The Senate also has a lot on its plate, which includes funding the Federal government beyond March 1st for some agencies and March 8th for the remaining agencies. But these funding goals are not the chamber’s the top priority. The number one slot belongs to:

  • Border security
  • Aid to Israel
  • Aid to Taiwan
  • Aid to Ukraine
  • Supplemental funding for defense

Yes, five issues top the Senate’s priority list.

That being said, priorities sometimes are not the priority in Congress.

Senate Majority Leader Chuck Schumer (D-NY) could decide against committee action on the tax bill and instead bring it to the chamber’s floor as a “stand-alone” bill or attached to another piece of legislation (assuming it already includes a tax title).

Avoiding the committee means a vote on the bill could happen in relative short order if Senators choose to waive several procedural hurdles.

If everything lines up – and Senators do not amend the legislation – a final vote could occur next week. From there, the bill would travel to the White House where President Joe Biden is expected to sign it into law.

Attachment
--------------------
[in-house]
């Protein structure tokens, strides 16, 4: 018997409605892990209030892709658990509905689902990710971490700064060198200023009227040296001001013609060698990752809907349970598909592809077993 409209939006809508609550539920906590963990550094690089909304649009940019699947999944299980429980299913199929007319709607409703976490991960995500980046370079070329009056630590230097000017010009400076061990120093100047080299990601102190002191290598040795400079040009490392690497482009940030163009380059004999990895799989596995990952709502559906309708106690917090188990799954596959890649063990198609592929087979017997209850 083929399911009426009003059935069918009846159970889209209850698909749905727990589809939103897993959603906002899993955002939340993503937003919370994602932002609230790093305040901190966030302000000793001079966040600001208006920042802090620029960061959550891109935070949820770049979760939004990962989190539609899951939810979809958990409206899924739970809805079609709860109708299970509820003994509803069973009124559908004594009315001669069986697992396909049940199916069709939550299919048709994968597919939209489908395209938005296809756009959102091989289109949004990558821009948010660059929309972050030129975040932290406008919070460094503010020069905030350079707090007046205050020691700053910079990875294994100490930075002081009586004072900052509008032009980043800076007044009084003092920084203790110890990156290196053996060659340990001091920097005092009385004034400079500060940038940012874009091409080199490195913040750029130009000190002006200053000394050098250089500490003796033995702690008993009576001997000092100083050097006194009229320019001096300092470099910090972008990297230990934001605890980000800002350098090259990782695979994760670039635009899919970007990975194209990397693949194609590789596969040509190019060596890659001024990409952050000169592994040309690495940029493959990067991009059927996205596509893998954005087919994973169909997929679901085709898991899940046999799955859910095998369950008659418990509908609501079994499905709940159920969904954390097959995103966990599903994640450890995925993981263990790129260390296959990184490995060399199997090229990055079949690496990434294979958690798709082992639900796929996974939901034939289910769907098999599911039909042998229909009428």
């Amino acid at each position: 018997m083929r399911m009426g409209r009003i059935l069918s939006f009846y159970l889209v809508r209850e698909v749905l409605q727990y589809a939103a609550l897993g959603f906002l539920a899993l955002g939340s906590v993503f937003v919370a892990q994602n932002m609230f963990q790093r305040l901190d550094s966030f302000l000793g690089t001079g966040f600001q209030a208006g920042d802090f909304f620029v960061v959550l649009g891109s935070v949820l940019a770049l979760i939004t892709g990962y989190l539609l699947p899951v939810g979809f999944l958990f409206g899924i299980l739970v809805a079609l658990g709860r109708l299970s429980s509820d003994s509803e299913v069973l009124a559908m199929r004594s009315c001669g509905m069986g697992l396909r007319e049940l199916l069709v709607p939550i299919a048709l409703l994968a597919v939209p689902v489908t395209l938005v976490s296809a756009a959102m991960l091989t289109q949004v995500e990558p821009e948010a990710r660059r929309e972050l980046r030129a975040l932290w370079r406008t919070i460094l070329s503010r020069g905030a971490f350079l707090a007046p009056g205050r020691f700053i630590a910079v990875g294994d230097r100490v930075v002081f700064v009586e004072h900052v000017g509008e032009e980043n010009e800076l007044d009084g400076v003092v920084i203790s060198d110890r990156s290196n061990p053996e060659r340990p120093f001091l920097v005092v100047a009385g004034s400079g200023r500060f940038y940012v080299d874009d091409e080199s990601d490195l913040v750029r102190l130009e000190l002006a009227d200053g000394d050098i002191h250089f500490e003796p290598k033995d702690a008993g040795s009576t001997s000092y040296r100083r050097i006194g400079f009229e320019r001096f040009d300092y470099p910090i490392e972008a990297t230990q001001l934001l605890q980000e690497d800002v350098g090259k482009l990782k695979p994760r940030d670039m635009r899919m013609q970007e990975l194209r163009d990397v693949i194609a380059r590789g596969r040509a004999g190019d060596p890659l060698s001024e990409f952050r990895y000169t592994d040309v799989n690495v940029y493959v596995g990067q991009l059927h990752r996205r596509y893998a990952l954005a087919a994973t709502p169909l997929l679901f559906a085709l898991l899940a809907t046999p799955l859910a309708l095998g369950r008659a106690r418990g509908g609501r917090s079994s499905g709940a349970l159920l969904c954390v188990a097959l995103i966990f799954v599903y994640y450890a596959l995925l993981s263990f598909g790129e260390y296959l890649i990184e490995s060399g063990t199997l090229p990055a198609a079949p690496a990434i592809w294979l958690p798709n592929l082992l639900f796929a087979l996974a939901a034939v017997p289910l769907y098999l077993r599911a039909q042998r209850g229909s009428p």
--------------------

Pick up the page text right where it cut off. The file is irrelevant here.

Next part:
However, if Senators raise objections to the process for moving the bill forward, then final action could take weeks.

Legislative outlook: The original goal for this bill was for it to be enacted before the start of the current tax season, which began on Monday. Given this goal, it’ll be interesting to see how quickly the Senate acts on this bill, and if Senators seek to amend the legislation.

Any changes made to the bill in the Senate will have to be approved by the House. Tick. Tock.

Emergency Meeting:

The House Rules Committee this morning approved tax legislation that would increase the SALT-cap for certain taxpayers. The bill is now expected to be voted on in the House, but the timing for this vote has not been announced.

Last night, the Committee scheduled an “emergency meeting” for the SALT cap. It took place early this morning. Such meetings, and the timing for them, are usually reserved for emergencies, hence the word being included in the title.

In the past, emergency meetings were called when the banking industry was on the verge of collapse, or when the country teetered toward war and authorizations were needed to protect the nation.